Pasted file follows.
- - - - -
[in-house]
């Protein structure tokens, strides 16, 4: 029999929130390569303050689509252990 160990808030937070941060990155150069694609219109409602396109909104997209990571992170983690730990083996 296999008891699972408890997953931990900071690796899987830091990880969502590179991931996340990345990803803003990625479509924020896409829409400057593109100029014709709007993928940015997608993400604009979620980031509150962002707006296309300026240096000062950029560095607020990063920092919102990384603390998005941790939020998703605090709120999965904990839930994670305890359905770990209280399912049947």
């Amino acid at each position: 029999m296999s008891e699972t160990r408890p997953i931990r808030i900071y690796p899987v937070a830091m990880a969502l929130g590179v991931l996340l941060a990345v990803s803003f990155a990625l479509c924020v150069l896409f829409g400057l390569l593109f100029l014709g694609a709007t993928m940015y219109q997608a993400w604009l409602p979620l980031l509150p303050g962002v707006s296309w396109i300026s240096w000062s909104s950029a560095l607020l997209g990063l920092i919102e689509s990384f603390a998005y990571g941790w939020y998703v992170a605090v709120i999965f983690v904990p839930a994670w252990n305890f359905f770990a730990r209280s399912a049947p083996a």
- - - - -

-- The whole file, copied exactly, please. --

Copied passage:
[in-house]
């Protein structure tokens, strides 16, 4: 029999929130390569303050689509252990 160990808030937070941060990155150069694609219109409602396109909104997209990571992170983690730990083996 296999008891699972408890997953931990900071690796899987830091990880969502590179991931996340990345990803803003990625479509924020896409829409400057593109100029014709709007993928940015997608993400604009979620980031509150962002707006296309300026240096000062950029560095607020990063920092919102990384603390998005941790939020998703605090709120999965904990839930994670305890359905770990209280399912049947």
């Amino acid at each position: 029999m296999s008891e699972t160990r408890p997953i931990r808030i900071y690796p899987v937070a830091m990880a969502l929130g590179v991931l996340l941060a990345v990803s803003f990155a990625l479509c924020v150069l896409f829409g400057l390569l593109f100029l014709g694609a709007t993928m940015y219109q997608a993400w604009l409602p979620l980031l509150p303050g962002v707006s296309w396109i300026s240096w000062s909104s950029a560095l607020l997209g990063l920092i919102e689509s990384f603390a998005y990571g941790w939020y998703v992170a605090v709120i999965f983690v904990p839930a994670w252990n305890f359905f770990a730990r209280s399912a049947p083996a």